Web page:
The market cap of all digital currencies has reached a new high today of $230 billion with most digital currencies up at the time of writing.
While global trading volumes remain at a high of $12 billion in the past 24 hours, with bitcoin handling some $5 billion of it, followed by bitcoin cash at $3 billion.
More than half of the combined market cap is in bitcoin, which reached a new high of $8,000 last night, so recovering from the recent trading frenzy and seemingly continuing its bull run.
Some are suggesting its recent price increase is due to Grayscale Investments, which is selling nearly 200,000 of their investors BCH and buying BTC with it.
While others speculate that some, if not much, of the price rise is due to money printing by Bitfinex through Tether, which continues to somehow increase its market cap to more than half a billion at a time when Bitfinex is under a banking blockade.
But it is also the case that institutional investors have moved into bitcoin with potential bitcoin regulated futures to be launched, although a green light has not yet been given by regulators.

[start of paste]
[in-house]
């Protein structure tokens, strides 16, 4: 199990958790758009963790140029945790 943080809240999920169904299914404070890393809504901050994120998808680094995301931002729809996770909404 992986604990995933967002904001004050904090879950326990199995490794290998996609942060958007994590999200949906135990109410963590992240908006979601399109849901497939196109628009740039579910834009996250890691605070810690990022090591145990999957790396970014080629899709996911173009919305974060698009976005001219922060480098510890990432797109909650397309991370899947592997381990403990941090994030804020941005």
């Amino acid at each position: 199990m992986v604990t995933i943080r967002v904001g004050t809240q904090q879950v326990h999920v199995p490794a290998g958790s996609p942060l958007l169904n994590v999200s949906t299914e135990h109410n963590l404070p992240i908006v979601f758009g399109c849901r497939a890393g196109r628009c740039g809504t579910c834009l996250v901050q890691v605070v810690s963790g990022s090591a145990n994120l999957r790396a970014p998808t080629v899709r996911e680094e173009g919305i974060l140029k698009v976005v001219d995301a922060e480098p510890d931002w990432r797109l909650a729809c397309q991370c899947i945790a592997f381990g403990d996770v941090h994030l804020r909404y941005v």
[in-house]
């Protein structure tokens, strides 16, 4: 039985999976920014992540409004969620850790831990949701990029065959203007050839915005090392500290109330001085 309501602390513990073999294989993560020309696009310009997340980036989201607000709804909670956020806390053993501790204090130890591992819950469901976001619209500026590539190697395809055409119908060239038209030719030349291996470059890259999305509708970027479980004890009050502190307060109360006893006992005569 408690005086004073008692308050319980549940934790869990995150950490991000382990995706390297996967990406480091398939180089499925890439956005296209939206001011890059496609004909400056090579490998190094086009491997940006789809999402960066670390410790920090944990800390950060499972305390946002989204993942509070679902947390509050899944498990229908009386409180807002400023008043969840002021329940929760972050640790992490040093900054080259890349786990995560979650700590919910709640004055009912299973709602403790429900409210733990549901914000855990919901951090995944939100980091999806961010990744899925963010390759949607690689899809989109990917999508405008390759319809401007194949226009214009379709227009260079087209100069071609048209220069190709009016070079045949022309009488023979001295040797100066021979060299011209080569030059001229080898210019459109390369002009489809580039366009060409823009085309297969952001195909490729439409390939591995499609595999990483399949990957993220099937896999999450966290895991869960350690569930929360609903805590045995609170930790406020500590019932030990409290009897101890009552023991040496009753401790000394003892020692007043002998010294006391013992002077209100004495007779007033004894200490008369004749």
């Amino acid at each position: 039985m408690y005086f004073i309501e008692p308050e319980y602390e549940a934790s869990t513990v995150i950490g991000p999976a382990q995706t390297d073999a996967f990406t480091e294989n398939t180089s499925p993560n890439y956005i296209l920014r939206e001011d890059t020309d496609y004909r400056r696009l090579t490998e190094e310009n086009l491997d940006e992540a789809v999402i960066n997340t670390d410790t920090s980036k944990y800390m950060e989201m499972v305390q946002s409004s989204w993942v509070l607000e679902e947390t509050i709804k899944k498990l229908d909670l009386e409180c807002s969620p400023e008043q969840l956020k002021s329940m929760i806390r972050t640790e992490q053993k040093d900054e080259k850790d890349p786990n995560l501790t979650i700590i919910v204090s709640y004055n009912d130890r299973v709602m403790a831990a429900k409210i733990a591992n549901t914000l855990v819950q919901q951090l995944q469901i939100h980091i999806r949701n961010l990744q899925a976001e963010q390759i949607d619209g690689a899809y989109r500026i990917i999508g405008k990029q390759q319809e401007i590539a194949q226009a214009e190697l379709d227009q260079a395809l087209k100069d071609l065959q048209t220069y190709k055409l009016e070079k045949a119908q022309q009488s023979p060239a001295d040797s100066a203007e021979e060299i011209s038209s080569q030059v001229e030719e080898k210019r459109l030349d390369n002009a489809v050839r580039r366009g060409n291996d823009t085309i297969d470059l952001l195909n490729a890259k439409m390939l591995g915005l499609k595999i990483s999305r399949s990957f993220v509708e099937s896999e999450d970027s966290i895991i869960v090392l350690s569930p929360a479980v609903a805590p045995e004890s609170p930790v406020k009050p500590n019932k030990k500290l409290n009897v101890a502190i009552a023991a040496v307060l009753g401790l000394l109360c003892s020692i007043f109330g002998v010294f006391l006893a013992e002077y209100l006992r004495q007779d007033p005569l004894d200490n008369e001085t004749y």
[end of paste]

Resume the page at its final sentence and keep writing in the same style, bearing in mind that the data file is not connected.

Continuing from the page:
In second position is the accidental stablecoin, ethereum, which has not really moved much now for months, with the currency consolidating.
While a far more volatile Bitcoin Cash stands in third position. It rose to a high of $2,800 just a few days ago, from around $300, before settling down in a yoyo manner at around $1,000.
All bets are off with this one. Some call it the real bitcoin, and who knows, the market might even perhaps agree one day. While some others do not like it one bit, even though most probably they do hold some of it.
That’s because all pre-August bitcoiners were given some of it, and the currency does have some true believers who strongly support it and promote it, so it might go places, but no one know what sort of places.
Considering the significant market cap difference between the top three and the rest, we can say this is a three horse race.
A race that bitcoin, at this stage, is clearly winning, with arguably some shaky foundations, especially regarding the fee market concept which so far has failed to work in practice.
But its brand recognition, its considerably bigger infrastructure, and the fact it has gone mainstream this year, keeps continuing to propel the oldest digital currency to new heights.